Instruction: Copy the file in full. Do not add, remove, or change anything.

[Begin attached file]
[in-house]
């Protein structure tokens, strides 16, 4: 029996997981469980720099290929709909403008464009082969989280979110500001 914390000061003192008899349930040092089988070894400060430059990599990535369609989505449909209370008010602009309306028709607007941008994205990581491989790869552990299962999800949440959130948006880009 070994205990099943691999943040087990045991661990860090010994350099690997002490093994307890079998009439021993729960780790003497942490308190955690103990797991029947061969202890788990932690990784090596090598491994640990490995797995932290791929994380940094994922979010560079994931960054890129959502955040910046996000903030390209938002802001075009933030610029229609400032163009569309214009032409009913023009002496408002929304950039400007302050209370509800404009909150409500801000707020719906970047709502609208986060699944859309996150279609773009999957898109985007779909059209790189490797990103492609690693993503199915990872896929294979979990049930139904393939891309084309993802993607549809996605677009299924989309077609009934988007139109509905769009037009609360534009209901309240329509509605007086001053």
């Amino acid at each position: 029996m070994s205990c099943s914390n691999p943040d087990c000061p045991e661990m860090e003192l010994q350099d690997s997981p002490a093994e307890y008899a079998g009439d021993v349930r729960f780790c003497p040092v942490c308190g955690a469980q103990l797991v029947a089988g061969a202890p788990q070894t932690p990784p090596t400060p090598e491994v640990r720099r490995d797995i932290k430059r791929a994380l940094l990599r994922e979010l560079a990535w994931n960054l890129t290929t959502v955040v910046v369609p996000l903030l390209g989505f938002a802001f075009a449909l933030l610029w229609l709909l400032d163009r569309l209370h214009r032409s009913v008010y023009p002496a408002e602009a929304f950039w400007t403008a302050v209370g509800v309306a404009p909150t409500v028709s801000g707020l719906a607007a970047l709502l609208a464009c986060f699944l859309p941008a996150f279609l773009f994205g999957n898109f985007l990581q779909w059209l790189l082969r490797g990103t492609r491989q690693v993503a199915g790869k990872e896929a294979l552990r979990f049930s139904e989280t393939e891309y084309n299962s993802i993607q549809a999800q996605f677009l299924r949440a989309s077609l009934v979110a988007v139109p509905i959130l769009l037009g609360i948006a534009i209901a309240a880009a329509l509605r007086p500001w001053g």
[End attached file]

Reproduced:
[in-house]
């Protein structure tokens, strides 16, 4: 029996997981469980720099290929709909403008464009082969989280979110500001 914390000061003192008899349930040092089988070894400060430059990599990535369609989505449909209370008010602009309306028709607007941008994205990581491989790869552990299962999800949440959130948006880009 070994205990099943691999943040087990045991661990860090010994350099690997002490093994307890079998009439021993729960780790003497942490308190955690103990797991029947061969202890788990932690990784090596090598491994640990490995797995932290791929994380940094994922979010560079994931960054890129959502955040910046996000903030390209938002802001075009933030610029229609400032163009569309214009032409009913023009002496408002929304950039400007302050209370509800404009909150409500801000707020719906970047709502609208986060699944859309996150279609773009999957898109985007779909059209790189490797990103492609690693993503199915990872896929294979979990049930139904393939891309084309993802993607549809996605677009299924989309077609009934988007139109509905769009037009609360534009209901309240329509509605007086001053």
């Amino acid at each position: 029996m070994s205990c099943s914390n691999p943040d087990c000061p045991e661990m860090e003192l010994q350099d690997s997981p002490a093994e307890y008899a079998g009439d021993v349930r729960f780790c003497p040092v942490c308190g955690a469980q103990l797991v029947a089988g061969a202890p788990q070894t932690p990784p090596t400060p090598e491994v640990r720099r490995d797995i932290k430059r791929a994380l940094l990599r994922e979010l560079a990535w994931n960054l890129t290929t959502v955040v910046v369609p996000l903030l390209g989505f938002a802001f075009a449909l933030l610029w229609l709909l400032d163009r569309l209370h214009r032409s009913v008010y023009p002496a408002e602009a929304f950039w400007t403008a302050v209370g509800v309306a404009p909150t409500v028709s801000g707020l719906a607007a970047l709502l609208a464009c986060f699944l859309p941008a996150f279609l773009f994205g999957n898109f985007l990581q779909w059209l790189l082969r490797g990103t492609r491989q690693v993503a199915g790869k990872e896929a294979l552990r979990f049930s139904e989280t393939e891309y084309n299962s993802i993607q549809a999800q996605f677009l299924r949440a989309s077609l009934v979110a988007v139109p509905i959130l769009l037009g609360i948006a534009i209901a309240a880009a329509l509605r007086p500001w001053g």